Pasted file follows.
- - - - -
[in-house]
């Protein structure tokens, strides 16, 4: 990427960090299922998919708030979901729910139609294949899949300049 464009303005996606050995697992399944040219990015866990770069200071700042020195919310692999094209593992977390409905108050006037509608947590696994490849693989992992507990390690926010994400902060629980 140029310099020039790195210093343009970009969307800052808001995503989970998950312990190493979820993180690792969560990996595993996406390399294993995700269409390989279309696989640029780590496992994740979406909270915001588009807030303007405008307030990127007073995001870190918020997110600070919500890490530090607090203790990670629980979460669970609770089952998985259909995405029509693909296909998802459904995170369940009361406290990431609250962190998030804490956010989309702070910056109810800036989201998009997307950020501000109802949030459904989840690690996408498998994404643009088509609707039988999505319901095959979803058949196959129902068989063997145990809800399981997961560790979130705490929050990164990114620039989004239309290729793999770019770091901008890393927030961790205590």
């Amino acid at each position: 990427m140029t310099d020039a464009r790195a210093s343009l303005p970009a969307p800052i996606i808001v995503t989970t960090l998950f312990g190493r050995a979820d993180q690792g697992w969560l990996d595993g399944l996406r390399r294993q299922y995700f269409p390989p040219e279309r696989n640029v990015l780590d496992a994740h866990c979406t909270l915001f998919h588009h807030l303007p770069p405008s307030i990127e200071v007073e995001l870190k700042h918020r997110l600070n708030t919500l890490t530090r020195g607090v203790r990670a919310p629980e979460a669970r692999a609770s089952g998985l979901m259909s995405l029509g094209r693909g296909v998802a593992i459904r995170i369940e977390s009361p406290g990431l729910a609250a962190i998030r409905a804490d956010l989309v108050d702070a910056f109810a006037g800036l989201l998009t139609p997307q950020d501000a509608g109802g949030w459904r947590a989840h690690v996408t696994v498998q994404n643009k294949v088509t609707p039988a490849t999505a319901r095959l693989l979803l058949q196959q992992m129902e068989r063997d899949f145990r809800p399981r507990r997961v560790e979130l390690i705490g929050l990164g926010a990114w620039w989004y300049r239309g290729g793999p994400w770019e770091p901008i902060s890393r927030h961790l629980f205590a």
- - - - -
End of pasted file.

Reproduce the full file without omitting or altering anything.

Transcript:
[in-house]
């Protein structure tokens, strides 16, 4: 990427960090299922998919708030979901729910139609294949899949300049 464009303005996606050995697992399944040219990015866990770069200071700042020195919310692999094209593992977390409905108050006037509608947590696994490849693989992992507990390690926010994400902060629980 140029310099020039790195210093343009970009969307800052808001995503989970998950312990190493979820993180690792969560990996595993996406390399294993995700269409390989279309696989640029780590496992994740979406909270915001588009807030303007405008307030990127007073995001870190918020997110600070919500890490530090607090203790990670629980979460669970609770089952998985259909995405029509693909296909998802459904995170369940009361406290990431609250962190998030804490956010989309702070910056109810800036989201998009997307950020501000109802949030459904989840690690996408498998994404643009088509609707039988999505319901095959979803058949196959129902068989063997145990809800399981997961560790979130705490929050990164990114620039989004239309290729793999770019770091901008890393927030961790205590």
């Amino acid at each position: 990427m140029t310099d020039a464009r790195a210093s343009l303005p970009a969307p800052i996606i808001v995503t989970t960090l998950f312990g190493r050995a979820d993180q690792g697992w969560l990996d595993g399944l996406r390399r294993q299922y995700f269409p390989p040219e279309r696989n640029v990015l780590d496992a994740h866990c979406t909270l915001f998919h588009h807030l303007p770069p405008s307030i990127e200071v007073e995001l870190k700042h918020r997110l600070n708030t919500l890490t530090r020195g607090v203790r990670a919310p629980e979460a669970r692999a609770s089952g998985l979901m259909s995405l029509g094209r693909g296909v998802a593992i459904r995170i369940e977390s009361p406290g990431l729910a609250a962190i998030r409905a804490d956010l989309v108050d702070a910056f109810a006037g800036l989201l998009t139609p997307q950020d501000a509608g109802g949030w459904r947590a989840h690690v996408t696994v498998q994404n643009k294949v088509t609707p039988a490849t999505a319901r095959l693989l979803l058949q196959q992992m129902e068989r063997d899949f145990r809800p399981r507990r997961v560790e979130l390690i705490g929050l990164g926010a990114w620039w989004y300049r239309g290729g793999p994400w770019e770091p901008i902060s890393r927030h961790l629980f205590a």